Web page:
Originally Posted by Rdunn
We all know that absolutely all Apple employees would never be involved in harvesting personal data.
Originally Posted by anantksundaram
Check under your bed lately? You never know who could be lurking there.
While the rest of Rdunn's post wasn't very clever, your response here was quite smartassian.
So you don't
worry about personal, or confidential, information being tossed around in the open?!
See how the rolling eyes make me look like an ass?
be a serious issue, depending on the technical details. This is a device that does a lot more than an iPhone; it has the ability to run a full suite of productivity apps allowing all manner of confidential data to be sitting on the device itself. How many companies do you think there are with confidential government contracts? Or other projects that are contractually deemed as confidential? Until specifics are made available about how data is stored and/or can be truly erased (not just remove the file pointers), this is not a device our company will allow anyone with access to such data to use. Or if they prove to be indispensable for some reason, they will be categorized "throw-away" devices, and will be destroyed if they become unusable. The problem is that would be expensive and wasteful.
Lost devices are a huge problem already (you can read any number of articles on that topic), but if there isn't a reasonably secure way to erase data from these devices, there are a number of markets where they just won't be usable. There are similar issues with iPhone, but they are easy to jailbreak and "nuke" before bringing in for service.
Originally Posted by allblue
Now that is a good point. Perhaps the advice should read 'Sync your data then erase the SSD before returning to Apple'. Incidentally, does anyone know how totally erasing data from a SSD compares to the multiple overwrites required to fully secure a hard drive?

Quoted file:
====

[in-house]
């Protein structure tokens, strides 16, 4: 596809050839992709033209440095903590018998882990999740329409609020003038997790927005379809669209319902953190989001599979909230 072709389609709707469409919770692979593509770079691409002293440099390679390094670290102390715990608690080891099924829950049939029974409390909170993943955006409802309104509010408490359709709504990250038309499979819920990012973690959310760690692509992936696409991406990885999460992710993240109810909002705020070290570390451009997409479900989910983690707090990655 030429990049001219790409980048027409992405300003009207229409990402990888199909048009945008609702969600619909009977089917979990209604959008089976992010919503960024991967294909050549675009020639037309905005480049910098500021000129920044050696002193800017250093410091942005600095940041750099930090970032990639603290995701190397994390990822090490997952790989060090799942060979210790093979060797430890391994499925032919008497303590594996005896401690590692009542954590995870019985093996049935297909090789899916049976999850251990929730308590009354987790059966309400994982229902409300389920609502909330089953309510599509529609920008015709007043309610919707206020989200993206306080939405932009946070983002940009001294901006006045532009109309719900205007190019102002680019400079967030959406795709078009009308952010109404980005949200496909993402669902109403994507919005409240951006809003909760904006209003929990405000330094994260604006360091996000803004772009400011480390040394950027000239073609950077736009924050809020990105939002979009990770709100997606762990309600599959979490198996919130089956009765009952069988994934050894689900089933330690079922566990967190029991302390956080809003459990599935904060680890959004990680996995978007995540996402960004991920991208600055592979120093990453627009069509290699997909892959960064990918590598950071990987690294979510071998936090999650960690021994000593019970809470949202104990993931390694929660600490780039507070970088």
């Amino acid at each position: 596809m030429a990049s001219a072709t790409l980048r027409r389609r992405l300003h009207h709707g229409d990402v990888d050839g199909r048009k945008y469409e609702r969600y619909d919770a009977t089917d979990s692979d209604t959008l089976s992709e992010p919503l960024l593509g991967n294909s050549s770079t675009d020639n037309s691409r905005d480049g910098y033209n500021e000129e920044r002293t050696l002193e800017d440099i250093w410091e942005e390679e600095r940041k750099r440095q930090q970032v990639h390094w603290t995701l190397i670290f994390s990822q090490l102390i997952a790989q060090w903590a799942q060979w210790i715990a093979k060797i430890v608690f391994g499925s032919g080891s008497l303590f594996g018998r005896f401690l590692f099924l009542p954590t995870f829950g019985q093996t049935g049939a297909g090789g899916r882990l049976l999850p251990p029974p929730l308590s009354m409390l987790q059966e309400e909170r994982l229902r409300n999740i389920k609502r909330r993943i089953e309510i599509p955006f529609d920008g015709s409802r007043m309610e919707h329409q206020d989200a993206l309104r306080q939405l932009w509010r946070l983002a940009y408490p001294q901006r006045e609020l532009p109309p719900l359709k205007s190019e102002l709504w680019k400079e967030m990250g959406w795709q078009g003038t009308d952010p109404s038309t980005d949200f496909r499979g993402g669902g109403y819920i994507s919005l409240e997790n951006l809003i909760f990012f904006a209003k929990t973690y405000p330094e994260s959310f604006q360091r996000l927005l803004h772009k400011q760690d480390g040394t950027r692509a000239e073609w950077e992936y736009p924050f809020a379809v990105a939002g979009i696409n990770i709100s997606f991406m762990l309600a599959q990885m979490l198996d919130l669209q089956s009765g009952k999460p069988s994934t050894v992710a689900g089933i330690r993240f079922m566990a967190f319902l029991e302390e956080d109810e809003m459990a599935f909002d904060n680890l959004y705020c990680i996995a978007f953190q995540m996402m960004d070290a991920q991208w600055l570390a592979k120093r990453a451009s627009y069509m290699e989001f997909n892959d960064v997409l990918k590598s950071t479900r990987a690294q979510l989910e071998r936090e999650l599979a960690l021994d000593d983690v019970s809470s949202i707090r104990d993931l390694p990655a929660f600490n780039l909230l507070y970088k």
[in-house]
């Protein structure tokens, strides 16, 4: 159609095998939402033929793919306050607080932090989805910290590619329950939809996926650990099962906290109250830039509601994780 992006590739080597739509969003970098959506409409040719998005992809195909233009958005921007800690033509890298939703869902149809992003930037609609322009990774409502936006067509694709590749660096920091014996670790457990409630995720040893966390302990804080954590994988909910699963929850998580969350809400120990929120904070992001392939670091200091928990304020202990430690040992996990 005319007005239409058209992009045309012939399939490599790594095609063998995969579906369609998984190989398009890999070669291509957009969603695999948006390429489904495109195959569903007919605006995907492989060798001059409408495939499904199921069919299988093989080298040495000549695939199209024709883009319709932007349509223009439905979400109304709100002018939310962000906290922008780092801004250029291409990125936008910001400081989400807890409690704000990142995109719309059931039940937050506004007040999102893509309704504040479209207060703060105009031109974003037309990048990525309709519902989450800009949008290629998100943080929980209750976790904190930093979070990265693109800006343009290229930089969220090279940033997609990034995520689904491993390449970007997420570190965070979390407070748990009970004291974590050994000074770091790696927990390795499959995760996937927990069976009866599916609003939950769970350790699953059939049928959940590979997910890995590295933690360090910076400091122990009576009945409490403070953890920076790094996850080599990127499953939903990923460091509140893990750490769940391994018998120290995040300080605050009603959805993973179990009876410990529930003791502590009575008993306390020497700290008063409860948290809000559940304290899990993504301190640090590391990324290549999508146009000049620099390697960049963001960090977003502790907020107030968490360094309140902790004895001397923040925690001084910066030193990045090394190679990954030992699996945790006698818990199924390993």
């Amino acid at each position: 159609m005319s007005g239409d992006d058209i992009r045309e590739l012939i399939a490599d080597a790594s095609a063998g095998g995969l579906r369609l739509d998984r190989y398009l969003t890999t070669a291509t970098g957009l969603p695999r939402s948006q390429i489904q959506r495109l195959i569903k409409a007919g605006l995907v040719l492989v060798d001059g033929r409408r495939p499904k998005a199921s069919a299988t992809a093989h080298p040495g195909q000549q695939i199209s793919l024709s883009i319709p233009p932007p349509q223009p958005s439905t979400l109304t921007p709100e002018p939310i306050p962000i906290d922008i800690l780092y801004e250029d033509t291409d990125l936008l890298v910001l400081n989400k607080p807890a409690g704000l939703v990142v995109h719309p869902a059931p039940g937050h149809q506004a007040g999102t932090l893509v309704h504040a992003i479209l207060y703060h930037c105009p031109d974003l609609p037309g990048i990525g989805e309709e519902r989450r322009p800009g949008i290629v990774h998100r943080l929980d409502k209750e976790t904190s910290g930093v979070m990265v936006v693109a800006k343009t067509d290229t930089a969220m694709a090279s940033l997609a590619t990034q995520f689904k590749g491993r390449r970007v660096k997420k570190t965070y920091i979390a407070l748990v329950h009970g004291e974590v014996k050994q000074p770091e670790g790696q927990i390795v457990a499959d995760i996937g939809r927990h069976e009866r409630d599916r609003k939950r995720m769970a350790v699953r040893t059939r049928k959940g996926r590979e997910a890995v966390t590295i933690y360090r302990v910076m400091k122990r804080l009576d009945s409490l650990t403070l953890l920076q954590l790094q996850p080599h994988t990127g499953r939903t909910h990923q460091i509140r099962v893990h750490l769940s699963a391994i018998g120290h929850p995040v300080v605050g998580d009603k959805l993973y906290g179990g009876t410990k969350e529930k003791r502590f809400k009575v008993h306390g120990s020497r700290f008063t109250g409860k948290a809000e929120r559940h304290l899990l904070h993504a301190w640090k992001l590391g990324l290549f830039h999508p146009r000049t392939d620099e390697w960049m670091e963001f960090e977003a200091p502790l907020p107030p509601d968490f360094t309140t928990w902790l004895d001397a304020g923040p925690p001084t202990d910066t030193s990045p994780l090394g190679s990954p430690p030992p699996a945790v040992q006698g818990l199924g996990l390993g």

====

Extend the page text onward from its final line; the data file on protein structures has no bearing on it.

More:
An interesting question, but those kind of details wouldn't worry me as much as potentially having the data just sitting right on the device for anyone to see. For all we know, these devices will be sent to China for refurbishment. And we know they don't have any interest in digging for confidential information, like contact lists.
Originally Posted by DocNo42
Oh, and as for data - I think it will be safe to assume the iPad will be like the 3GS and all content encrypted - I would just do a restore on it before sending it on. That erases the encryption key for the rest of the device thus making the rest of the data on it inaccessible. Not a big deal, and part of the instructions on the page.
The encryption is not what it's cracked up to be. Read this:http://news.cnet.com/8301-27080_3-10295348-245.html
Let's hope OS 4.0+ will address issues like this.
Originally Posted by melgross
You should also wipe all personal stuff first. This should always be SOP. If you don't, then that's not smart. People are people and there's no point in taking chances.
Absolutely right. SOP. But the question is: what exactly does a "wipe" do? Just removing pointers to the files won't cut it, and DOD-secure deletion is a lot more time-consuming than the average Joe is probably going to want to do when they bring in a device for service.
The device isn't even available yet, so let's see what Apple comes up with.